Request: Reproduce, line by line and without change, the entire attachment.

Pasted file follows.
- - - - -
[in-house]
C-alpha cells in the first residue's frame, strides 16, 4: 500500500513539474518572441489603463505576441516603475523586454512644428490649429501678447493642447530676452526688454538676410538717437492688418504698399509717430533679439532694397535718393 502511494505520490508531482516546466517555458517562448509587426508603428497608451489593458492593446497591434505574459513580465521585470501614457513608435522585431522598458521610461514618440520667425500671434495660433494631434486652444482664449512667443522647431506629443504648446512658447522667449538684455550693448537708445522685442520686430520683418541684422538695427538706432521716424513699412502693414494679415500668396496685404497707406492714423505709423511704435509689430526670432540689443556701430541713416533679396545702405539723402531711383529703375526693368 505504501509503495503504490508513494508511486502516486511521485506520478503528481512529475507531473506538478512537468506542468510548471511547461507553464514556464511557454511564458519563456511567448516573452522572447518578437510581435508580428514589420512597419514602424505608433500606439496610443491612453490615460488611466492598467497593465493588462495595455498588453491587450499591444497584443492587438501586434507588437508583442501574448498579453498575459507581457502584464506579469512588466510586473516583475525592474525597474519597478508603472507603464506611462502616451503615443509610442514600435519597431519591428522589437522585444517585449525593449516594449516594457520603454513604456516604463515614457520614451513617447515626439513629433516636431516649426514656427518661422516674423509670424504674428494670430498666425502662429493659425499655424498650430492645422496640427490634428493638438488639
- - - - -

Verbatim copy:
[in-house]
C-alpha cells in the first residue's frame, strides 16, 4: 500500500513539474518572441489603463505576441516603475523586454512644428490649429501678447493642447530676452526688454538676410538717437492688418504698399509717430533679439532694397535718393 502511494505520490508531482516546466517555458517562448509587426508603428497608451489593458492593446497591434505574459513580465521585470501614457513608435522585431522598458521610461514618440520667425500671434495660433494631434486652444482664449512667443522647431506629443504648446512658447522667449538684455550693448537708445522685442520686430520683418541684422538695427538706432521716424513699412502693414494679415500668396496685404497707406492714423505709423511704435509689430526670432540689443556701430541713416533679396545702405539723402531711383529703375526693368 505504501509503495503504490508513494508511486502516486511521485506520478503528481512529475507531473506538478512537468506542468510548471511547461507553464514556464511557454511564458519563456511567448516573452522572447518578437510581435508580428514589420512597419514602424505608433500606439496610443491612453490615460488611466492598467497593465493588462495595455498588453491587450499591444497584443492587438501586434507588437508583442501574448498579453498575459507581457502584464506579469512588466510586473516583475525592474525597474519597478508603472507603464506611462502616451503615443509610442514600435519597431519591428522589437522585444517585449525593449516594449516594457520603454513604456516604463515614457520614451513617447515626439513629433516636431516649426514656427518661422516674423509670424504674428494670430498666425502662429493659425499655424498650430492645422496640427490634428493638438488639